The Next ‘Early Extension’ Wave
We saw last week how messy the NBA’s early extension deadline has the potential to be for the relationship between some teams and their third-year talent’s. While Derrick Rose and Russell Westbrook signed long-term deals without incident with the Bulls and Thunder, respectively, things got a little awkward for Kevin Love, Eric Gordon and Roy Hibbert, among others.
Love actually was locked up, inking a four-year, $62 million deal (with a player option after three years). However, reports surfaced that Minnesota refused to offer their star forward, who actually wants to be there, a fifth year, thereby effectively identifying him as a non-franchise guy. Think that won’t be in the back of Love’s mind in 2015 when he’ll be just 27-years-old and, potentially, an unrestricted free agent?
Beyond Love and Minnesota, Gordon’s refusal of a contract extension from New Orleans could be damaging to both the player and franchise and Indiana is at risk of losing a viable, 7’2” center in what is a center-starved league. You don’t think someone might put forward an offer sheet on him for stupid money? Look at what Nene/Tyson Chandler/David West/Marc Gasol got this past summer.
It’s far too early to offer any kind of observation or analysis into any of those situations (although it’s hard to see the Gordon/Hornets dynamic ending smoothly barring a trade). However, it does offer some insight into how, even in what appears to be a relatively low-risk situation (even if these players don’t sign early extensions, they remain under team control for no less than three more years), can set the table for a rocky player-team relationship as egos and feelings get involved.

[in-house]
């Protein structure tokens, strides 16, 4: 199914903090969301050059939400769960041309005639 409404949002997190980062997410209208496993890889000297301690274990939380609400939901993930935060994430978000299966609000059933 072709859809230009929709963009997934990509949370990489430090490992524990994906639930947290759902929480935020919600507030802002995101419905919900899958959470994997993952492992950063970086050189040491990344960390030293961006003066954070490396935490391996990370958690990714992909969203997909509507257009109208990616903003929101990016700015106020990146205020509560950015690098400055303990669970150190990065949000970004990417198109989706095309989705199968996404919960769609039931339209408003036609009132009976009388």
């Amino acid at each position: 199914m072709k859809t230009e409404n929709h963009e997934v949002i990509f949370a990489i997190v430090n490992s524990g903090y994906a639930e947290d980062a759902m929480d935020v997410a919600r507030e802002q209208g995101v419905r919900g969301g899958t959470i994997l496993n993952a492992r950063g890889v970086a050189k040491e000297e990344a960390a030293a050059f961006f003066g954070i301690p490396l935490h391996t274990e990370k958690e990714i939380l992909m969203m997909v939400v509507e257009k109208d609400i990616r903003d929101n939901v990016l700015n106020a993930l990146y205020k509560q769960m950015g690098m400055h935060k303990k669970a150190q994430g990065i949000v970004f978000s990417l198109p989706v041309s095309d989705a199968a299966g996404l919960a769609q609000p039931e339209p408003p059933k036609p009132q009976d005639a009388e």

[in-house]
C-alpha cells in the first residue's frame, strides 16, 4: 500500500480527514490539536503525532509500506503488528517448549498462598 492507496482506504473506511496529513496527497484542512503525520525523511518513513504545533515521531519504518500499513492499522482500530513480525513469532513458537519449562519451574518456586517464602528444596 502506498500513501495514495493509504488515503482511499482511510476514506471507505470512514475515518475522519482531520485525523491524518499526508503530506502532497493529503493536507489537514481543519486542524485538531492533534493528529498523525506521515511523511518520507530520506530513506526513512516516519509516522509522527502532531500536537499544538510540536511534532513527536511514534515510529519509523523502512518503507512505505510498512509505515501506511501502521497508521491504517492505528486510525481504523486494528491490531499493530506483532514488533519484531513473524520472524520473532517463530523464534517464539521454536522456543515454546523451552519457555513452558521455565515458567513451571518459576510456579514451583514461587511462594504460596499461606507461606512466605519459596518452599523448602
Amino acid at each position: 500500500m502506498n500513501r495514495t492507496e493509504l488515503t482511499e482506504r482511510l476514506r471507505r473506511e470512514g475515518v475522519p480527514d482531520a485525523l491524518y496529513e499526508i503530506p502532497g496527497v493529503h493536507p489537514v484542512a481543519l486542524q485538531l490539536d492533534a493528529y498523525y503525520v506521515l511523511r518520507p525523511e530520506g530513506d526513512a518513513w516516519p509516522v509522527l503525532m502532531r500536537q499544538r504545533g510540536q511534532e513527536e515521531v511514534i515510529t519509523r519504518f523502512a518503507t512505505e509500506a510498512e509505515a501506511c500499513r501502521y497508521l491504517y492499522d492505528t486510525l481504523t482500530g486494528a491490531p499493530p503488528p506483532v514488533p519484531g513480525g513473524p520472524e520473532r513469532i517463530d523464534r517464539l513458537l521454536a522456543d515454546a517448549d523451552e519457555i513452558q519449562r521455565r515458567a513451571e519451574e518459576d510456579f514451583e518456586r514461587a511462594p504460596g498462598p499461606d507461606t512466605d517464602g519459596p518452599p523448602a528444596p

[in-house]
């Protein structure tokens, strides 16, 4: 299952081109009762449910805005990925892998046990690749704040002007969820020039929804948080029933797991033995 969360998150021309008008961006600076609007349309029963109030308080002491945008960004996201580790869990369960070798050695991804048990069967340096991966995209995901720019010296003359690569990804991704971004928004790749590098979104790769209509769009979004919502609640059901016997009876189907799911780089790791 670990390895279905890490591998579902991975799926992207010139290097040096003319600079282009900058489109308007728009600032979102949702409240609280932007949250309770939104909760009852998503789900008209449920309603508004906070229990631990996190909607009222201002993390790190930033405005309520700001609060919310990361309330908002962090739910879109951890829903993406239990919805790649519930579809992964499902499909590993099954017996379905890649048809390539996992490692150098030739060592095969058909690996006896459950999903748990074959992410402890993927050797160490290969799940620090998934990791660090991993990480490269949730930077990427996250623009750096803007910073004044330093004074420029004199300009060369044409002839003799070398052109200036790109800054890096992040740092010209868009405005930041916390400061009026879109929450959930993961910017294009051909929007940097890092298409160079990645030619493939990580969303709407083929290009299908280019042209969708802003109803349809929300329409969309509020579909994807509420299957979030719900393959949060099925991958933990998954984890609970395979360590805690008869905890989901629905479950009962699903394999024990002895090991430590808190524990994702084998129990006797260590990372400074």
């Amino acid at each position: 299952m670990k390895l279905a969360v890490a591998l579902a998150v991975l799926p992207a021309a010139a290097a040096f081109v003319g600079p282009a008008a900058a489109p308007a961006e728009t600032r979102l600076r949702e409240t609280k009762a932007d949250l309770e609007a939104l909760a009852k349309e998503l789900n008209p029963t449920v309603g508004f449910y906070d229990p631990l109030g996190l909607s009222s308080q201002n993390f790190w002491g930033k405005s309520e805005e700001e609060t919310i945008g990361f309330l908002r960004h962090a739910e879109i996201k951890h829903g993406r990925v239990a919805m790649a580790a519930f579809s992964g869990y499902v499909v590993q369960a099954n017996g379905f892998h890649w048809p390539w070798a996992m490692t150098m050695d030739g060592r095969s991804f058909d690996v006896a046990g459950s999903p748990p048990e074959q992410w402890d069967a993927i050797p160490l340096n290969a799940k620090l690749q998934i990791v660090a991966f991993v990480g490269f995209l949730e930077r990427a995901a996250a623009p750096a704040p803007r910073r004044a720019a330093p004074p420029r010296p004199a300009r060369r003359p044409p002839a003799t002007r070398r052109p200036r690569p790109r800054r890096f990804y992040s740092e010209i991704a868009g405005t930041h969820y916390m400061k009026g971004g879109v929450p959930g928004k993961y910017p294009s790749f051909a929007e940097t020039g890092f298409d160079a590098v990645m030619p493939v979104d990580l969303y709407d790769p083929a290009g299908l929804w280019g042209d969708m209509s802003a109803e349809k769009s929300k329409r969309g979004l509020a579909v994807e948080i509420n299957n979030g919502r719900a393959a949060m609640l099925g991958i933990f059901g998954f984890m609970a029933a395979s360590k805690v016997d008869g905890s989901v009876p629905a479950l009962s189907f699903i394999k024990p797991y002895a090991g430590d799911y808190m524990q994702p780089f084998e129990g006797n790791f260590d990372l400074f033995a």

Which takes us to next year, where the 2009 draft class promises to be low on no-brainer long-term extendees and high on question marks.
The no-brainer, of course, is Blake Griffin. Even with fellow max contract deserver Chris Paul in tow, Donald Sterling can’t screw this one up. Then, however, it gets awfully dicey for what is one shallow-looking talent pool.
The next tier below Griffin would likely feature Tyreke Evans, James Harden and Stephen Curry, with Evans being the closest to superstar-calibre but still an inconsistent player who hasn’t proven he can win on a financially-shaky team. Harden and Curry are in more stable – albeit, hardly big-market – situations, but Oklahoma City can’t afford to break the bank on a sixth man and I’m not sure new owners Joe Lacob and Peter Gruber can keep Curry and Monta Ellis (and David Lee) on payroll while still having the flexibility to improve their team elsewhere.
Beyond that is a group of players with an as-of-yet-undetermined ceiling (DeMar DeRozan, Brandon Jennings and Jrue Holliday), a few probable role players (Gerald Henderson, Tyler Hansbrough, Austin Daye and James Johnson) and an over-achieving guard who seems to be tapping into every inch of his potential talent (Ty Lawson). All told, none of these guys have shown that they can be anything more than a third- or fourth-best player on a good team.
The telling thing about the 2009 class is that none of these players (with the possible exception of the 76ers’ Holliday) come from ‘have’ teams. In most of these situations, the decision will come down to risking losing a young building block or over-paying for a guy who may never really pan out to any full extent.